18 - Mary Southwell
25 - Denise Sturdivant
11:00 AM

4 - Maggie McCann
11 - Cindy Smith
18 - Tana Morrow
25 - Joe Fesperman
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Birthdays:
      
Sept. 27 - Bram Koch
Sept. 28 - Mike Adams
Sept. 29 - Becky Mullins
Sept. 29 - Mary Sue Pruitt
Sept. 30 - Lorraine Hubbard-Little
Oct. 2 - Amelia Koch
Oct. 3 - Karen McElwee

Anniversaries

Corrected dates for these 2 Anniversaries
Sept. 24 - Tony & Sharon Lyall
Sept. 25 - Dick & Sheree Sloop


Sept. 27 - Drew & Pam Mayberry
Sept. 28 - Jeff & Lisa Beard
Sept. 29 - Carl & Franz Yale
Oct. 1 - Robert & Pam Baugh
Prayer Requests

Prayer requests can be made by emailing the office at office@stpaulwilkesboro.org
or by calling the office during regular office hours.

Bulletins are printed on Thursday mornings and requests submitted after that time will not be in the printed bulletin for that week, but may still be spoken. Prayer requests received by noon on Wednesday will be included in the weekly e-newsletter.
Prayer List

Please remember in your prayers: All who are ill or unemployed and those who are on our prayer list.
Illness
Mike Adams, Jim Andrews, Ken Asel, Pam Baugh, Robert Baugh, Dot Beamon, David Blair, Nancy Blair, Betty Blevins, John Brame, Fern Brinkley, Jacob Brown, Paul Clark, Billy Coles, Rancene Cook, LaMar Creasman, Ann Davis, Jackie Davis, Thomas Dellinger, Mike Duncan, John Farris, Craig Freas, Estelle Gille, Mike Graf, Edward C. Griffith III, Bert Hall, Kaye Hall, Janet Hartzog, Larry Hendley, Jackson Hering, Steve Jackson, Lisa Lenderman, Lorraine Little, Ken Love, Blake Lovette, Pete Mann, Maggie McCann, Ann McNeill, Gus Newton, Bertie Pardue, Ryan Rigby, Stanley Sanders, Ann Self Sigmon, Beth Sims, Bob Skees, Linda Sloop, Carolyn Stephens, Shirley Sturdivant, Fanny Triplett, Mari-Claire Ucello, Marie Waddell, Robin Walsh, Delores Weaver, Bob Webber, Donna Webber, Kim Wyatt, Cole Younger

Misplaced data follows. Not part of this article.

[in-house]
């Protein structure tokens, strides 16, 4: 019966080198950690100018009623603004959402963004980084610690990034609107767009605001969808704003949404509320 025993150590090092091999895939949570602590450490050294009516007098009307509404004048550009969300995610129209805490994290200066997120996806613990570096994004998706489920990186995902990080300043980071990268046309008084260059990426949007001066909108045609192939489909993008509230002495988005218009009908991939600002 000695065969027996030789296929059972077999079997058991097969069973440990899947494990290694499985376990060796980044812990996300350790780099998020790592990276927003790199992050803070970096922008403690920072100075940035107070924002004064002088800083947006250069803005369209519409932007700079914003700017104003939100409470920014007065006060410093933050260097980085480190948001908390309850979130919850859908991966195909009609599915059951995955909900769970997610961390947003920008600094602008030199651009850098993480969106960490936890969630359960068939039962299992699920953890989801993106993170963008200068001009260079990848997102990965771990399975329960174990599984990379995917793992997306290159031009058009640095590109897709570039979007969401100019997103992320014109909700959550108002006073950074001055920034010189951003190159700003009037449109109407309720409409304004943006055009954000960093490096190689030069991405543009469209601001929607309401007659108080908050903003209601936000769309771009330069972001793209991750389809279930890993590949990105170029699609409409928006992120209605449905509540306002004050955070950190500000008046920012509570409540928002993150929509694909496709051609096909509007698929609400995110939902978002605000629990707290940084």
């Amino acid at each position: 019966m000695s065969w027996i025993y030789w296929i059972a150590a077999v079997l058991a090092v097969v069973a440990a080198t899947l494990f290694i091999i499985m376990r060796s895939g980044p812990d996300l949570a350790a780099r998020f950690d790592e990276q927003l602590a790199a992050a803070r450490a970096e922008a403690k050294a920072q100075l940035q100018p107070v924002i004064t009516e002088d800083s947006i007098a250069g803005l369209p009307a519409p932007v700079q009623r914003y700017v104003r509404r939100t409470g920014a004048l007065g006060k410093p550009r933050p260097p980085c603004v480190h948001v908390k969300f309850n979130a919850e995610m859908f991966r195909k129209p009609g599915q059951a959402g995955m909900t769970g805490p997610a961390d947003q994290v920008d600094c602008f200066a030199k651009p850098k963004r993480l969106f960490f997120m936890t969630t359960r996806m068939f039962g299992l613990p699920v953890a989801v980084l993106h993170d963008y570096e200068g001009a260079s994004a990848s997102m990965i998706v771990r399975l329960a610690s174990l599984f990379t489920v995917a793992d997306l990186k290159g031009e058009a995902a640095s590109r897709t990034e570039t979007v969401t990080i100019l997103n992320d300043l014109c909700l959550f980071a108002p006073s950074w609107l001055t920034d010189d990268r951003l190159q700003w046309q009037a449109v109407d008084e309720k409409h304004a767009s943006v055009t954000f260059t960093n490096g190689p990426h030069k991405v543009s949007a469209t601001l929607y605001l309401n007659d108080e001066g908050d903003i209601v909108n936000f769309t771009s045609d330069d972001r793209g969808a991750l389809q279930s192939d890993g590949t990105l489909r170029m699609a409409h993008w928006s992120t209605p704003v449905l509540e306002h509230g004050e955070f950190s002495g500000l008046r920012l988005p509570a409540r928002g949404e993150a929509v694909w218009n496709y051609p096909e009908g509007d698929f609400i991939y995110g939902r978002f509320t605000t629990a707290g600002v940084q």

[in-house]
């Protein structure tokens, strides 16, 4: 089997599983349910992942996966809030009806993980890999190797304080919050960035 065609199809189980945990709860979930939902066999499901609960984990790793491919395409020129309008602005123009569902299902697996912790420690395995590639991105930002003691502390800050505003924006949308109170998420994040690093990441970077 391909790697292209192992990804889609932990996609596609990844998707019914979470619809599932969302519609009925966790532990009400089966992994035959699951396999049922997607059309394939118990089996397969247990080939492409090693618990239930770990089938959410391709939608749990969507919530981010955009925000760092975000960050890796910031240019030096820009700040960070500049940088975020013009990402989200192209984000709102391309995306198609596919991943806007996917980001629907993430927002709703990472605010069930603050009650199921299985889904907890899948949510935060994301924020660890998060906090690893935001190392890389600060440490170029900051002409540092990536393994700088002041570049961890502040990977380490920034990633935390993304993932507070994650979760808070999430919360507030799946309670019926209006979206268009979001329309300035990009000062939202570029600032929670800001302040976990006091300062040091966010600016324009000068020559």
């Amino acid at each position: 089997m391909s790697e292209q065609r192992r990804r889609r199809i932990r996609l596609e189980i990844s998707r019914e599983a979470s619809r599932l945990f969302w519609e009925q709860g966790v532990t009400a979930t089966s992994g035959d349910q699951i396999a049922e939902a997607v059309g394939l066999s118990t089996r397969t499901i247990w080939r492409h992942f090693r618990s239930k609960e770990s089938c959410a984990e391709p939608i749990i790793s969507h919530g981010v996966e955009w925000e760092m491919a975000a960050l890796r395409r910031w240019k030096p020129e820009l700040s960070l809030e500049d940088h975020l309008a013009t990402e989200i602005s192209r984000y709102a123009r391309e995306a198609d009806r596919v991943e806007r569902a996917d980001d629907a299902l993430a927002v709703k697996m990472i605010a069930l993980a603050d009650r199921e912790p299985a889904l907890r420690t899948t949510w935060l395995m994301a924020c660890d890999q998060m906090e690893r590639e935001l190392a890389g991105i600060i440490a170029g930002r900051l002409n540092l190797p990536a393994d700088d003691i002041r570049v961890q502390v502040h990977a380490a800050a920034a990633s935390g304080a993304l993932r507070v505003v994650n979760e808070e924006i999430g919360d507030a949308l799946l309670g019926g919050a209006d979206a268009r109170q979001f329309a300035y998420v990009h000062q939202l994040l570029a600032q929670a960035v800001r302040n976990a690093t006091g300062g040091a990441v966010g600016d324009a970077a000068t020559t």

Armed Forces
Let us pray for the safety of all our troops, especially Rob Beauchaine, Matthew Cage, Alex Cline, Philip Cooney,  Karl Duerk, William Grant, Edward C. Griffith IV, Jacob B. Hall, Brandon Moore, Russ Necessary, Zach Necessary, John W. Pardue, Charlie & Lauren Pendry, Adam Pinkerton, Avery Smith, Philip Southwell, Mark Stone, Patrick Szvetitz, Jackson Triplett, Levi Walker, Jason Westmeyer, Nathan Wyatt, and all others who serve in Iraq, Afghanistan and throughout the world.
The Lessons for September 27, 2020
Exodus 17:1-7

From the wilderness of Sin the whole congregation of the Israelites journeyed by stages, as the Lord commanded. They camped at Rephidim, but there was no water for the people to drink. The people quarreled with Moses, and said, “Give us water to drink.” Moses said to them, “Why do you quarrel with me? Why do you test the Lord?” But the people thirsted there for water; and the people complained against Moses and said, “Why did you bring us out of Egypt, to kill us and our children and livestock with thirst?” So Moses cried out to the Lord, “What shall I do with this people? They are almost ready to stone me.” The Lord said to Moses, “Go on ahead of the people, and take some of the elders of Israel with you; take in your hand the staff with which you struck the Nile, and go. I will be standing there in front of you on the rock at Horeb. Strike the rock, and water will come out of it, so that the people may drink.” Moses did so, in the sight of the elders of Israel. He called the place Massah and Meribah, because the Israelites quarreled and tested the Lord, saying, “Is the Lord among us or not?”


Psalm 78:1-4, 12-16

1 Hear my teaching, O my people; *
incline your ears to the words of my mouth.
2 I will open my mouth in a parable; *
I will declare the mysteries of ancient times.